Yokohama, 30 August 2021: Tropical log production declined by 3% in 2020 due largely to the COVID-19 pandemic, and imports plummeted by 11%, according to ITTO’s Biennial Review and Assessment of the World Timber Situation 2019–2020, which was released today. The flagship report provides data on the production and trade of primary and secondary processed wood products in 73 countries worldwide.
Key findings of the report include the following:
The impacts of the COVID-19 pandemic on tropical wood product production, consumption and trade varied in 2020, depending on the severity of the pandemic in individual countries and the steps taken to control and mitigate the spread of the virus. Demand in major tropical wood product markets also differed among countries, depending on the underlying economic conditions before the pandemic and the success of policy responses to the virus.
Tropical log production in ITTO member countries totalled 294 million m3 in 2019, slightly higher than in 2018, with Indonesia, Brazil, India, Thailand and Viet Nam accounting for nearly three-quarters of this. Production declined by 3.1% in 2020, however, to 285 million m3, due to restrictions imposed in most producer countries in response to the pandemic, which affected harvesting operations and freight capacity. Labour and logistical restrictions had eased in many producer countries by the middle of the year.
Tropical log imports by ITTO members have continued to decline from a peak in 2014. The volume dropped by 13% in 2019, year-on-year, to 14.5 million m3, and then by a further 16% in 2020, to 12.2 million m3, the lowest volume since ITTO began its assessments in 1987. The bulk of global trade continued to go to China and India, which together accounted for 83% of tropical roundwood imports in 2019, dropping to just over 81% in 2020.
China’s tropical log imports contracted in volume by more than 11% in 2020, to 8.6 million m3, in response to a restricted supply of raw materials, increased freight rates, a reduction in processing activities in the first quarter of 2020, and an ongoing reduction in demand for processed wood products in export markets. With the COVID-19 virus effectively controlled by the end of the first quarter, however, the economy recovered more strongly in China than in other consumer countries, leading to a strong rebound in construction activity in the second half of the year and a resumption in imports.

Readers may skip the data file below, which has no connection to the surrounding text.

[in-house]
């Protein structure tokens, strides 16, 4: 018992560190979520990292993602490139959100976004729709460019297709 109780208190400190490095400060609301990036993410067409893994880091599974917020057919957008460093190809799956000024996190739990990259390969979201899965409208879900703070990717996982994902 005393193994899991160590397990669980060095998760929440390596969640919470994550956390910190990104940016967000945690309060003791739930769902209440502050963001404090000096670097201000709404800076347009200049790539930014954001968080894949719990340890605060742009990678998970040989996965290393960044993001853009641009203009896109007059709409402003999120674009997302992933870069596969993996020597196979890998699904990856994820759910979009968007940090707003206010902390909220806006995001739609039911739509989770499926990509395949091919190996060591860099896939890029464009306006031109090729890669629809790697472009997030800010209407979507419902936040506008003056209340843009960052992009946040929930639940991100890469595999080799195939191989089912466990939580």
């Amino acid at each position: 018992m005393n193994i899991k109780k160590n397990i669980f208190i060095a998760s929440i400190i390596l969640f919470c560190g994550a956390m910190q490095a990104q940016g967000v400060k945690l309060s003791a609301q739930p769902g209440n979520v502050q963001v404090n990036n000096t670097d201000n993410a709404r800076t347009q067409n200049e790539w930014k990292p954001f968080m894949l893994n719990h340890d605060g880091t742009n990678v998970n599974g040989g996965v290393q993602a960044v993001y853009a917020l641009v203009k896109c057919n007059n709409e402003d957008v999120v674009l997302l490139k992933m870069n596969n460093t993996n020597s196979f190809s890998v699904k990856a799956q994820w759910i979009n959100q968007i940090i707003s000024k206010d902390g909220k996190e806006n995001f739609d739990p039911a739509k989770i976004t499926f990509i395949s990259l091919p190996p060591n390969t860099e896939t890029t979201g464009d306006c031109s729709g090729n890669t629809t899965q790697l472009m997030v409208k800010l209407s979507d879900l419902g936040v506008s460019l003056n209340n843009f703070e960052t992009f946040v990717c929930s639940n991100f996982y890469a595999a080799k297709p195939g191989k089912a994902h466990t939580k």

Papua New Guinea was the largest global exporter of tropical logs in 2020, although the volume declined by 23%, year-on-year, to 2.9 million m3, mostly destined for China. The country’s log exports are expected to continue declining over the next decade following the imposition of export restrictions in 2020 and government intentions to cease log exports by 2025. The reduced availability of logs from the Asia-Pacific region continues to put pressure on alternative tropical log supply sources, particularly from Africa but also, more recently, from Latin America and the Caribbean, where exports surged to 2.2 million m3 in 2020, nearly twice the level in 2016. Almost all this increase is from Brazil, with exports from that country totalling 1.4 million m3 in 2020. Brazil’s exports of tropical logs were negligible before 2018 and are comprised primarily of eucalyptus species.
Tropical sawnwood exports declined by 10% in 2020, to 9.2 million m3, reflecting both supply and demand issues associated with the pandemic. China was the major importer by a large margin, accounting for 61% of ITTO imports by volume, although the country’s imports were down by 12% compared with 2019.
Production and exports of Southeast Asian plywood continued to decline in 2020, with production in Indonesia and Malaysia curtailed by log supply shortages to the plywood mills and labour shortages caused by the pandemic, in addition to shortages of containers for export shipments. Viet Nam’s exports bucked the prevailing trend in 2020, with its tropical plywood exports growing by 32%, to 1.5 million m3. ITTO imports of tropical plywood have increased year-on-year from a low in 2016, reaching 6.8 million m3 in 2019, 24% higher than in 2016. This trend reversed in 2020, however, with exports dropping to 5.8 million m3. The trade pattern varied between major markets, with imports contracting significantly to Japan but escalating to the United States of America, driven by a surge in housing starts and renovations there following the first wave of COVID-19.
This edition of the ITTO Biennial Review features a summary of India timber supply and demand for the period 2010–2020, with forecasting up to 2030.
Data from the Review are included in ITTO’s online statistical database, updating it for the period 1990–2020. The database is a useful tool for analyzing long-term trends in the trade of tropical timber and primary tropical timber products (industrial roundwood, sawnwood, veneer and plywood) and important shifts in timber production and further processing.
The Biennial Review includes world totals for the trade of tropical timber and an overview of trends in non-ITTO-member countries.